Our last days in Laguna we were cooking at Betsy's home. Eve doesn't drink (though she's happy to do the blessing of the wine), so I picked up a cheap Pinot to have with the Shabbos chicken. I got the 2005 Castle Rock Mendocino Pinot Noir based on some past vintages of Castle Rock that were good qpr if unexciting. This was frank;y a poor wine, unidentifiable as Pinot, sweet yet with a bitter underlay. Short, boring. Tasted like a first time home winemaker's attempt at Shiraz. C-
We perservered through rest of bottle for next two nights, it was better on night 2, but not much. Night three- yuck.
Ah, back home. But it's HOT outside. Betsy thawed some lamb chops for Tuesday dinner, I braved the heat to grill them. Wine was the 1990 La Louviere (Pessac-Leognan). Ah, to be home both physically and oenologically! Bordeaux was my first vinuous love, and the 1990 La Louviere is a great example of what a non-trophy Bordeaux can be at maturity. Clear rich cassis and blackberry fruit, layers of earth (at once loamy, gravelly, and showing hints of a decaying forest floor), a little smoky note. Rich finish with good length. I'm sure my happiness to be home bumped up my score a little, but I'm giving it an A-/A and sticking to it!
Wednesday was still hot, but Betsy braved the oven to bake some duck legs with juniper, cumin, and other spices. While I usually am strictly a duck with pinot man, in the past I've found this spice combo to do better with things like Rhones or Rioja. I decided to broaden my list this time, with the 2004 Catherine et Pierre Breton "Trinch!" Bourgueil (partly because I was looking to serve something a little cool). Pretty wine with clear red fruit, a nice herbal note, and strong finish. Good acidity and surprising tannins, nice now but structured enough it could age (though I don't think it's intended to). B+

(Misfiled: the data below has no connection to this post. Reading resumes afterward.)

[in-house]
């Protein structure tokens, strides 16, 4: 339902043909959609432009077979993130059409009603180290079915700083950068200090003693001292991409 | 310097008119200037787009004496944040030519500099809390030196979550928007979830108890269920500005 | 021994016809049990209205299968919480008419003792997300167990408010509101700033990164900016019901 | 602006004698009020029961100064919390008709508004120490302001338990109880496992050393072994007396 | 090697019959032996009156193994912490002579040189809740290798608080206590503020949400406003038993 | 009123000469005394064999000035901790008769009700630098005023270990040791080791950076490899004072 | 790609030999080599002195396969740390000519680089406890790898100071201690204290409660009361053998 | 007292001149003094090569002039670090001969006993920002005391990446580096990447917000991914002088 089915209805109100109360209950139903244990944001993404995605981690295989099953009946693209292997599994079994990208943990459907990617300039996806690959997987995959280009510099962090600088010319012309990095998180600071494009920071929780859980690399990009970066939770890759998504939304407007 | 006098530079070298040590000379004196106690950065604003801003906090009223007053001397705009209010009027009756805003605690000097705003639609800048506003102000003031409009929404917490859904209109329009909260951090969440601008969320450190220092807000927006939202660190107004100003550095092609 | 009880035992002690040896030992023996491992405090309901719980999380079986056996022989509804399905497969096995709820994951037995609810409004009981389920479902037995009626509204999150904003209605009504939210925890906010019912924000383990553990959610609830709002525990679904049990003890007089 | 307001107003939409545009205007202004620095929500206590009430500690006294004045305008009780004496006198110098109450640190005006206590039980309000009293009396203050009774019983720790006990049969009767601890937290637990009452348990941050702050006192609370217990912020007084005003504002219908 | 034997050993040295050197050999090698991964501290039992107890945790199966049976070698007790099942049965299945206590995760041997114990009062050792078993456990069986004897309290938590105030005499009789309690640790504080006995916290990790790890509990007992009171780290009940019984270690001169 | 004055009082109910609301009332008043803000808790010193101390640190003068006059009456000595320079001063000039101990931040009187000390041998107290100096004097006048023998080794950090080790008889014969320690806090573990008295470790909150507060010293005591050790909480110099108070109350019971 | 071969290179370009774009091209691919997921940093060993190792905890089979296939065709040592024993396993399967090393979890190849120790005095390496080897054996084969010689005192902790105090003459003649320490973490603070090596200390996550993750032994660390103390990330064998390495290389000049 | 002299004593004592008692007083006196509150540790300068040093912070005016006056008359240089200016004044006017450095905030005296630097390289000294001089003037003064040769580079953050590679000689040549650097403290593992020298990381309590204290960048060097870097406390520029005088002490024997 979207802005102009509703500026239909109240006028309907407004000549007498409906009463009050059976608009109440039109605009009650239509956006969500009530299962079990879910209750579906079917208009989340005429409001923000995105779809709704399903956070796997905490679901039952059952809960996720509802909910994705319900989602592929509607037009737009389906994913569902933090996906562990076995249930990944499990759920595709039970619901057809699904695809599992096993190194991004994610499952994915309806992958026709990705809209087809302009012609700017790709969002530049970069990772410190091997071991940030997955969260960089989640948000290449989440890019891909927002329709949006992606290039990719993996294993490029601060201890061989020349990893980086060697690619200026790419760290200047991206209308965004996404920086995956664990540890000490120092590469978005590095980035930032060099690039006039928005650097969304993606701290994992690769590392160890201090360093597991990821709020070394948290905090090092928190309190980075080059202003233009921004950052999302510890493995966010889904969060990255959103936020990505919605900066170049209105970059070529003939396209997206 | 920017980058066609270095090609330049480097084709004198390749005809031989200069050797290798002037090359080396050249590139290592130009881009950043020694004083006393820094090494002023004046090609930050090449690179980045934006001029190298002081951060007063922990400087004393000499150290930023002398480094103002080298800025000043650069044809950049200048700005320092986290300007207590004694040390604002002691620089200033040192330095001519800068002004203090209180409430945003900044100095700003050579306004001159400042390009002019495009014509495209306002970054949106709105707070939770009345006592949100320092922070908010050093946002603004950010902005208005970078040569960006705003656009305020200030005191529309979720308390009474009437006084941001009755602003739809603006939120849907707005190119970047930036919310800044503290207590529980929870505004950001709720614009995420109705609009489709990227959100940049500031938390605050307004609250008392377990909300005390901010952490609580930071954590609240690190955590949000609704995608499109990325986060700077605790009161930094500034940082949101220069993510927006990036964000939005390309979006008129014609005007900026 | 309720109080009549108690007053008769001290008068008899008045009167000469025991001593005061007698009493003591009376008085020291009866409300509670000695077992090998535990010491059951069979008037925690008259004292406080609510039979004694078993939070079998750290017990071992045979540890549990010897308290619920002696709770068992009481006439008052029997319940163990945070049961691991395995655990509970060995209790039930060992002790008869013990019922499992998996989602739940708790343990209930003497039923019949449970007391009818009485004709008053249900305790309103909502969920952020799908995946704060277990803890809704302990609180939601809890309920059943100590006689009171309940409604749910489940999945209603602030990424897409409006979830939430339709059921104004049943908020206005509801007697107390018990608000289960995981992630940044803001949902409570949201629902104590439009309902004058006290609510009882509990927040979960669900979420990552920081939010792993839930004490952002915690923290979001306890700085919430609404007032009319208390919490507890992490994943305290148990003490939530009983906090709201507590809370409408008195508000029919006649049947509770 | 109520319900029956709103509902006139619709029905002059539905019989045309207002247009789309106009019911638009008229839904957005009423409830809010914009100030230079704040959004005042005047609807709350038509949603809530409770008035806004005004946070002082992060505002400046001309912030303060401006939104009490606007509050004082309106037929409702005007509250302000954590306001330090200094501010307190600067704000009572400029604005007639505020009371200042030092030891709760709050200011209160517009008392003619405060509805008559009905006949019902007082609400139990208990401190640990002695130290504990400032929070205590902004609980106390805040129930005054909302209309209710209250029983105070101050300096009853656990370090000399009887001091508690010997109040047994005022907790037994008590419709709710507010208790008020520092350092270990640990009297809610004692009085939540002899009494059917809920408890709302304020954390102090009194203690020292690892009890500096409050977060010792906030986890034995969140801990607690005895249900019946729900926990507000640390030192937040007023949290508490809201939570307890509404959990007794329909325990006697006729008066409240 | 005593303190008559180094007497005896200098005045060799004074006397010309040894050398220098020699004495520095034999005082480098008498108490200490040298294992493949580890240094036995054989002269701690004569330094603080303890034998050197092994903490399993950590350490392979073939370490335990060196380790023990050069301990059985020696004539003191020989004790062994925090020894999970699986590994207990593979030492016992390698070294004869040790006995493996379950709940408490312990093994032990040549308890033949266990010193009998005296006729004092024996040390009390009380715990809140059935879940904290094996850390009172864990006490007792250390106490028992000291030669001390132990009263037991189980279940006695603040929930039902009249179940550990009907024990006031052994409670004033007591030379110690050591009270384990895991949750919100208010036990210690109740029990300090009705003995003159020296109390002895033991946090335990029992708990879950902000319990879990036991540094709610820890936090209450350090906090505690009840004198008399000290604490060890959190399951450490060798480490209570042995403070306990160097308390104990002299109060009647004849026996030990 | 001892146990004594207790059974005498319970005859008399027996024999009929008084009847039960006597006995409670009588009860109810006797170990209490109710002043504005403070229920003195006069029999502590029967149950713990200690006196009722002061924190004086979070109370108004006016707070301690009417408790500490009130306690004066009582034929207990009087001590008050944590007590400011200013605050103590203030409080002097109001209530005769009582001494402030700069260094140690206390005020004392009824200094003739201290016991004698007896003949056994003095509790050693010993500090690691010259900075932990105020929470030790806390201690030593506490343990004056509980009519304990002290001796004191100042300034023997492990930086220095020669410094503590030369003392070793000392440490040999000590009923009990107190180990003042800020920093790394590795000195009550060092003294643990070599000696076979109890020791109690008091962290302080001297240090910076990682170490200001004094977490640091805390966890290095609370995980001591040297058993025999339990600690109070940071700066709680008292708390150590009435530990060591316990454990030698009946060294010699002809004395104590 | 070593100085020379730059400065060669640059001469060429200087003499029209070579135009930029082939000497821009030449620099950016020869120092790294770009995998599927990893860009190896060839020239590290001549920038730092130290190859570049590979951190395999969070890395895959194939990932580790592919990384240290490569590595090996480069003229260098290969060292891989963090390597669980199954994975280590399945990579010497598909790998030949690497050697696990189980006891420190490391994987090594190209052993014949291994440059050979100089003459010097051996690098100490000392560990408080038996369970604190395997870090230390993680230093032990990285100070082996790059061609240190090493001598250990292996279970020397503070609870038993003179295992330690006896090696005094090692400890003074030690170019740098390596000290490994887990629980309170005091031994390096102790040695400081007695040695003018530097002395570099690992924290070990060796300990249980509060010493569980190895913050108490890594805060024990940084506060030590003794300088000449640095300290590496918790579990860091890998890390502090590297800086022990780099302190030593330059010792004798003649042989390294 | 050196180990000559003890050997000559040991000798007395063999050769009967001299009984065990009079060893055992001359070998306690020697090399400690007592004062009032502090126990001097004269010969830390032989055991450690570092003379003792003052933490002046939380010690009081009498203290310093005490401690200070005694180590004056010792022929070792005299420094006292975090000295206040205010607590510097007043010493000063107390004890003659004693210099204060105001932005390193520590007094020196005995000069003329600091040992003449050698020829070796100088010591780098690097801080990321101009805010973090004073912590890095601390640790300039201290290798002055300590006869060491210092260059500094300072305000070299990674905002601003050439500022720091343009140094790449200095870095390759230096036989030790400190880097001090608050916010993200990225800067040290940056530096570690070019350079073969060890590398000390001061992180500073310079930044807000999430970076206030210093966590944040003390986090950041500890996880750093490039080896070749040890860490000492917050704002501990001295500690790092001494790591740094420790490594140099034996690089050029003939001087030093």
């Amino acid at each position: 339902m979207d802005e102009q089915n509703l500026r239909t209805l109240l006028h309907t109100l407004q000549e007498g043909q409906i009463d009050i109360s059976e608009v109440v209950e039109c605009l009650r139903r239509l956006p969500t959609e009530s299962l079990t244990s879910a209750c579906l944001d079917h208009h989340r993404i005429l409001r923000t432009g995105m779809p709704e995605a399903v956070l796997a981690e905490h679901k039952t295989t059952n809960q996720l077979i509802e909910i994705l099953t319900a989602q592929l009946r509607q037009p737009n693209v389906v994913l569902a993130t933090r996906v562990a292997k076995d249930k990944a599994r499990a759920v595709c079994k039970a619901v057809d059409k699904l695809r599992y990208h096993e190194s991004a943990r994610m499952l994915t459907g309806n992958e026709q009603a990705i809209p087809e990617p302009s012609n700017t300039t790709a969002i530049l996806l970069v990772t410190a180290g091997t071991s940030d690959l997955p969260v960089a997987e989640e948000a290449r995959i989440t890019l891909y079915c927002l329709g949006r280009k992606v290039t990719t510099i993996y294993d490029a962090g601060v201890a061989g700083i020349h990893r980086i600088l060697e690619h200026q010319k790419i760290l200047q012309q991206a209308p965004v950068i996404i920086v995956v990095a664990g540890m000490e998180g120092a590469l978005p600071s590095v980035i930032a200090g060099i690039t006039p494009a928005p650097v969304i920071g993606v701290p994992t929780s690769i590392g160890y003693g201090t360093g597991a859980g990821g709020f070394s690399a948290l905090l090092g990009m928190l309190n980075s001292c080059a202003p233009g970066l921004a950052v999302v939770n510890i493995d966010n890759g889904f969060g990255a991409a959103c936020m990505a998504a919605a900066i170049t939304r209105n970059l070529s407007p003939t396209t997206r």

My turn to cook on Thursday - luckily a brief storm cooled things down before grilling time. I had briefly marinated some shrimp in some white Macon with old bay and red pepper flakes, they were grilled on kebabs with our garden's cherry tomatoes and some bacon wrapped scallops. The wine was the 2005 Jean-Claude Thevenet Macon-Pierreclos (by the way, is this the same family as the Beaujolais?). No apparent wood, clean crisp rich Chardonnay fruit. This isn't especially deep or complex, but a really nice medium-bodied clean white. B+/B.
Grade disclaimer: I'm a very easy grader, basically A is an excellent wine, B a good wine, C mediocre. Anything below C means I wouldn't drink at a party where it was only choice. Furthermore, I offer no promises of objectivity, accuracy, and certainly not of consistency.